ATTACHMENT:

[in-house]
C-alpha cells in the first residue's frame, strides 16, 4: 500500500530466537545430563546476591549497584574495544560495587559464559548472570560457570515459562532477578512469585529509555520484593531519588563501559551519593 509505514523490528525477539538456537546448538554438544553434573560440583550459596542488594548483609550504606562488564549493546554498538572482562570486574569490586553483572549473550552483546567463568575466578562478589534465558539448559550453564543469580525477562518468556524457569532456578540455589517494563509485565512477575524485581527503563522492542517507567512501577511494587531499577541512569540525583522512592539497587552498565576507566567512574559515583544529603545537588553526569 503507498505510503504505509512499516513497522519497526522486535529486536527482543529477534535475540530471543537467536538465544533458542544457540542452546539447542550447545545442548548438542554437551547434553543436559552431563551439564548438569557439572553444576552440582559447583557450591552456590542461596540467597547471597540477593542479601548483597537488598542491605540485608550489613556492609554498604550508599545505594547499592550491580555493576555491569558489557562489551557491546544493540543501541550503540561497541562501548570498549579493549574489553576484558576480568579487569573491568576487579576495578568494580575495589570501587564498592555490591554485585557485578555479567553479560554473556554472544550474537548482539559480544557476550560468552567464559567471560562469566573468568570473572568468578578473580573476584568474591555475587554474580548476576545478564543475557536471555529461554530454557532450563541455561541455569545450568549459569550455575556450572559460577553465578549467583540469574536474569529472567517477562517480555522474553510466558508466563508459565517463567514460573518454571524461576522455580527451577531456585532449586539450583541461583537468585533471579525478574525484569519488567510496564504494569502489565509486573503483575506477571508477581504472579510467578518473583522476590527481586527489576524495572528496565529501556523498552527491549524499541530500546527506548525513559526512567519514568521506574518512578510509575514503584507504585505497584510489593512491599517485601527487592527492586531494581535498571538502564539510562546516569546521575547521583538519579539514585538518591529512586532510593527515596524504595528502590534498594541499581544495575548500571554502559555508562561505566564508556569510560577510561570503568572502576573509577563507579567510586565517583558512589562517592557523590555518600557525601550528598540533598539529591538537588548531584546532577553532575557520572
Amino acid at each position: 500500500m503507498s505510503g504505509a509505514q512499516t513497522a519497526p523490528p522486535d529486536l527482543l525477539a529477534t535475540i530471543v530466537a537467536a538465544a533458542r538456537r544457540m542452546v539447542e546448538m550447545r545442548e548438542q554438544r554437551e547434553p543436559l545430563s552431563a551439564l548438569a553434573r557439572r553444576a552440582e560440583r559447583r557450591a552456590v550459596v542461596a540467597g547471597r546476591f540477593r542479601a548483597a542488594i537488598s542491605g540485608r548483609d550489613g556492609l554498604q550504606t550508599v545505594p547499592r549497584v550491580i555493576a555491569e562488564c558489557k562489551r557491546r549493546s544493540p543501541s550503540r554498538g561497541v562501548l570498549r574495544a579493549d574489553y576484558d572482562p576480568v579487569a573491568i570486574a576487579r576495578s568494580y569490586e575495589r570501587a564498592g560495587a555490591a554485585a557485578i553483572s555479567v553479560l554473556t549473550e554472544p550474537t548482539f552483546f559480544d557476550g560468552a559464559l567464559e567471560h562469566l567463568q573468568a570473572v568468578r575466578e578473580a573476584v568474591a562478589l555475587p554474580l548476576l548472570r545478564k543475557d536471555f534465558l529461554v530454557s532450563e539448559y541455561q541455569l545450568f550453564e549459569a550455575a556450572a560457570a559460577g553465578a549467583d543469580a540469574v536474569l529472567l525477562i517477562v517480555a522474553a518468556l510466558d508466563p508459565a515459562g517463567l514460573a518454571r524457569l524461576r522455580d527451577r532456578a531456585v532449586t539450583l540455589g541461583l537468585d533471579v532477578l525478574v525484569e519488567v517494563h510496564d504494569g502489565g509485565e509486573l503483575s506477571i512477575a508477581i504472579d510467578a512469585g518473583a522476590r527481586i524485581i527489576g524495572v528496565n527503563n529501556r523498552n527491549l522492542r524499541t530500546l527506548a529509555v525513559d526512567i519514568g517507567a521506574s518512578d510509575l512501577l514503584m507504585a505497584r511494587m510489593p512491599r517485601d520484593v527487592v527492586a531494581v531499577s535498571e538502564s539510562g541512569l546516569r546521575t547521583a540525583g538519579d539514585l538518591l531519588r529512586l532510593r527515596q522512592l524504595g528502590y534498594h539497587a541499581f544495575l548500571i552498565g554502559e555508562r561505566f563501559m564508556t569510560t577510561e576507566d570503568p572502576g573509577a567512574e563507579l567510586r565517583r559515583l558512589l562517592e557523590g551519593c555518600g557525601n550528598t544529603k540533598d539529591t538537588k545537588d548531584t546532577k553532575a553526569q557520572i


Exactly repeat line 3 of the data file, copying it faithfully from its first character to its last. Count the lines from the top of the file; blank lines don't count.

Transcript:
Amino acid at each position: 500500500m503507498s505510503g504505509a509505514q512499516t513497522a519497526p523490528p522486535d529486536l527482543l525477539a529477534t535475540i530471543v530466537a537467536a538465544a533458542r538456537r544457540m542452546v539447542e546448538m550447545r545442548e548438542q554438544r554437551e547434553p543436559l545430563s552431563a551439564l548438569a553434573r557439572r553444576a552440582e560440583r559447583r557450591a552456590v550459596v542461596a540467597g547471597r546476591f540477593r542479601a548483597a542488594i537488598s542491605g540485608r548483609d550489613g556492609l554498604q550504606t550508599v545505594p547499592r549497584v550491580i555493576a555491569e562488564c558489557k562489551r557491546r549493546s544493540p543501541s550503540r554498538g561497541v562501548l570498549r574495544a579493549d574489553y576484558d572482562p576480568v579487569a573491568i570486574a576487579r576495578s568494580y569490586e575495589r570501587a564498592g560495587a555490591a554485585a557485578i553483572s555479567v553479560l554473556t549473550e554472544p550474537t548482539f552483546f559480544d557476550g560468552a559464559l567464559e567471560h562469566l567463568q573468568a570473572v568468578r575466578e578473580a573476584v568474591a562478589l555475587p554474580l548476576l548472570r545478564k543475557d536471555f534465558l529461554v530454557s532450563e539448559y541455561q541455569l545450568f550453564e549459569a550455575a556450572a560457570a559460577g553465578a549467583d543469580a540469574v536474569l529472567l525477562i517477562v517480555a522474553a518468556l510466558d508466563p508459565a515459562g517463567l514460573a518454571r524457569l524461576r522455580d527451577r532456578a531456585v532449586t539450583l540455589g541461583l537468585d533471579v532477578l525478574v525484569e519488567v517494563h510496564d504494569g502489565g509485565e509486573l503483575s506477571i512477575a508477581i504472579d510467578a512469585g518473583a522476590r527481586i524485581i527489576g524495572v528496565n527503563n529501556r523498552n527491549l522492542r524499541t530500546l527506548a529509555v525513559d526512567i519514568g517507567a521506574s518512578d510509575l512501577l514503584m507504585a505497584r511494587m510489593p512491599r517485601d520484593v527487592v527492586a531494581v531499577s535498571e538502564s539510562g541512569l546516569r546521575t547521583a540525583g538519579d539514585l538518591l531519588r529512586l532510593r527515596q522512592l524504595g528502590y534498594h539497587a541499581f544495575l548500571i552498565g554502559e555508562r561505566f563501559m564508556t569510560t577510561e576507566d570503568p572502576g573509577a567512574e563507579l567510586r565517583r559515583l558512589l562517592e557523590g551519593c555518600g557525601n550528598t544529603k540533598d539529591t538537588k545537588d548531584t546532577k553532575a553526569q557520572i